[Ohio-talk] FW: NPR article recently released on Uber complaint from a guide dog user
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Thu Oct 27 03:31:11 UTC 2016
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From: NFBNet-Members-List [mailto:nfbnet-members-list-bounces at nfbnet.org] On Behalf Of David Andrews via NFBNet-Members-List
Sent: Wednesday, October 26, 2016 11:12 PM
To: nfbnet-members-list at nfbnet.org
Subject: [Nfbnet-members-list] Fwd: NPR Article Recently Released
Â Â Â Â Â Â Â Â Â Â Â Â Â Â Â In light of our ongoing issues with Uber and our Federal court case, I think this is something we need to share with our NFBNET subscribers. Would you please forward this on to our subscribersâ€™ list for us? Thanks a bunch!
What A Murfreesboro Court Case Tells Us About Uber And Service Animals
By TONY GONZALEZ
Monday, September 26, 2016
Nashville-area Uber drivers are learning more about their responsibilities to passengers who travel with service dogs.
Thatâ€™s because of a rare court case in Rutherford County — and new nationwide guidance from the ride-hailing service itself. Both are nearing completion
and raising awareness.
The case in Murfreesboro surfaced in April.
James Boehm, a Middle Tennessee State University graduate, said he had started choosing Uber for some trips across town with his guide dog, Shep, a German
While waiting for a pickup outside the veterinarianâ€™s office one afternoon, he said he sensed something was wrong. Because he is blind, Boehm uses smartphone
technology that vocalizes what is happening on his phone screen.
He knew his driver had arrived.
â€œI hear someone yell, they said, â€˜Youâ€™re going to have to get another driver … I donâ€™t want that dog in my car,â€™ â€ Boehm told WPLN.
He began to ask why, and noted that the Americans with Disabilities Act protects service animal users.
â€œAnd she literally squealed her tires and took off. And Iâ€™m just standing there like, â€˜Wow, did that just happen?â€™ â€ he said.
A First In Rutherford
As a local leader closely involved with the National Federation of the Blind, Boehm knows the law intimately. He has taught advocacy classes for service
animal users and courses for business owners about how to accommodate Tennesseans with disabilities.
While a bystander came to Boehmâ€™s aid on the day he lost his Uber ride, he followed up with a complaint against the driver — through the app and to local police.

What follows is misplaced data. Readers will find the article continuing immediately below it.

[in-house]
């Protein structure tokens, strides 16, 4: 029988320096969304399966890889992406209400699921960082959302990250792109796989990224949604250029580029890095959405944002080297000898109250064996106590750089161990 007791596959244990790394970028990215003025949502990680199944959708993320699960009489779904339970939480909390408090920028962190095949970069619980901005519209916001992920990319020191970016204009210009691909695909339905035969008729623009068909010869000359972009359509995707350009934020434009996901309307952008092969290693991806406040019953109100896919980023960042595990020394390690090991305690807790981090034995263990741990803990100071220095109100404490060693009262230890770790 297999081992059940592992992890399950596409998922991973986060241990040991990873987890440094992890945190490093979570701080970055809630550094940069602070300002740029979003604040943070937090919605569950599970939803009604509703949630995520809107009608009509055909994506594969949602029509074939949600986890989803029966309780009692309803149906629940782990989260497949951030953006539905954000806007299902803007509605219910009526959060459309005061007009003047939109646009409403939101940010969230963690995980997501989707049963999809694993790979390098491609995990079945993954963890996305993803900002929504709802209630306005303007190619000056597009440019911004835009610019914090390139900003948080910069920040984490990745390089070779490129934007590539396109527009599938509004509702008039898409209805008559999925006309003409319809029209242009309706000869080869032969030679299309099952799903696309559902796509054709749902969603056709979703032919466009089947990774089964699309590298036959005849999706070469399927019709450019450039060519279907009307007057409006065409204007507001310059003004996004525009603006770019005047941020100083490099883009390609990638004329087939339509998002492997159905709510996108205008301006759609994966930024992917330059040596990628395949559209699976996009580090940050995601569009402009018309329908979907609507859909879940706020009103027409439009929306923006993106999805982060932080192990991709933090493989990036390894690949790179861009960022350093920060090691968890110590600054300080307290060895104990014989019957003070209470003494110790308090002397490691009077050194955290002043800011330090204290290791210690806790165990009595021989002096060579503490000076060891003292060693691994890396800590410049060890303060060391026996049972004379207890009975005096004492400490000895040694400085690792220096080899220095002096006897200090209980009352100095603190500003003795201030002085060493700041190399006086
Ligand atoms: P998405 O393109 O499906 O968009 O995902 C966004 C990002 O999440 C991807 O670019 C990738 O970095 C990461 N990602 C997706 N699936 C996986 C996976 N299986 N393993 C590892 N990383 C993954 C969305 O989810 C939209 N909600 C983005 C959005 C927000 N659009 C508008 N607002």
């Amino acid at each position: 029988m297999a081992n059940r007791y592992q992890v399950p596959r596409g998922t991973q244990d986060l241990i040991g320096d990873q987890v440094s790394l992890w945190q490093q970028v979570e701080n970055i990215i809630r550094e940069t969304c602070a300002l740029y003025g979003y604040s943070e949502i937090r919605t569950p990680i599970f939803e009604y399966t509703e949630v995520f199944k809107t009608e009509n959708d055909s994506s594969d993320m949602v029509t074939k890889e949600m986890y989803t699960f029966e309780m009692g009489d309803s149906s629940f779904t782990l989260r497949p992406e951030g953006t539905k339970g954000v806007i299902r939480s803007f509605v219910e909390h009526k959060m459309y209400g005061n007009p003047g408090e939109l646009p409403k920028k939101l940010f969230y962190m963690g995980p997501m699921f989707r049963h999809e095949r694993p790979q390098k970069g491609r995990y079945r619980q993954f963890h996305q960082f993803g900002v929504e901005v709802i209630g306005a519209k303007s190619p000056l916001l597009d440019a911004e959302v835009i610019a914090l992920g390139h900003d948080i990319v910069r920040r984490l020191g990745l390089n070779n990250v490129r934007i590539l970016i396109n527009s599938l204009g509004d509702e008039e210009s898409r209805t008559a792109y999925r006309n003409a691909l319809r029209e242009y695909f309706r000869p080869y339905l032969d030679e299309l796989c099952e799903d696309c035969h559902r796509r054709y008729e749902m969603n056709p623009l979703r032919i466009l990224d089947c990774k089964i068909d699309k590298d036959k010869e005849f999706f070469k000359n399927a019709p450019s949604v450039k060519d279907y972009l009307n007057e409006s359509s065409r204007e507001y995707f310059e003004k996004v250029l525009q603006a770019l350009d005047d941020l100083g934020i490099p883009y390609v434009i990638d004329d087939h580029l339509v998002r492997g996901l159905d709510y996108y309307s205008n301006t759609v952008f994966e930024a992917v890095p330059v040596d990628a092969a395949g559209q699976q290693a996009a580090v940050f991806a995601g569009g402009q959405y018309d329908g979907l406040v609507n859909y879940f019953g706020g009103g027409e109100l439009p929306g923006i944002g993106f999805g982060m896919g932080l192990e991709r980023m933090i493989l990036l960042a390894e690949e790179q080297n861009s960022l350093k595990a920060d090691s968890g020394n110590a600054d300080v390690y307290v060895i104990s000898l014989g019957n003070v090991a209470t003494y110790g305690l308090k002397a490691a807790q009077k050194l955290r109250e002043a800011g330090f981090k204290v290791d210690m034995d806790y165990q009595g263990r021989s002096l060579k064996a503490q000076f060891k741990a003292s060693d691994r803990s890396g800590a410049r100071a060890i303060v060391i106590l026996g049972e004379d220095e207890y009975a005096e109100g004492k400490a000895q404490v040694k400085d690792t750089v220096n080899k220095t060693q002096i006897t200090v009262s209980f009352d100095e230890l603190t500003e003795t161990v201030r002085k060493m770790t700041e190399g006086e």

That led to a misdemeanor charge for denial of service against driver Rolonda Douglas.
The case is a first for the county, said District Attorney Jennings Jones.
â€œQuite frankly, Iâ€™ve never had this type of case come up before,â€ he said. â€œWe had to check the law to make sure we had a good understanding of what it said.â€
The Class C misdemeanor could lead to 30 days in jail. Authorities wouldnâ€™t comment on the possible outcome of the case, but Boehm said discussions in court last week point to a possible $50 fine and community service.
Boehm said that conclusion would show accountability. As importantly, he said he wants the case to raise awareness for other drivers, and for the authorities.
â€œPeople in the community now know that this is happening and theyâ€™re educated as to what the law is,â€ he said. â€œA lot of this was new to them. They are
now fully versed.â€
Boehmâ€™s case came to light just as Uber was settling a class-action lawsuit in California over guide dog discrimination. The National Federation for the
Blind (NFB) brought the case, saying that ride-hailing could greatly benefit people with disabilities, but only so long as they are fairly served.
has agreed to train its drivers, remove violators and collect data.
And the NFB will periodically test Uber's compliance by sending service animal users into the field.
â€œWe hear about stuff all the time, unfortunately, and itâ€™s occurring everywhere,â€ Boehm said. â€œYou can do a Google search … youâ€™ll just get tons of incidents
Boehm, 35, recently moved to Nashville, where heâ€™s pursuing a clinical counseling masterâ€™s degree from Vanderbilt University.
Â Â Â Â Â Â Â Â Â Â Â Â Â Â Â Â Â Â Â Â Â Â Â
James Alan Boehm
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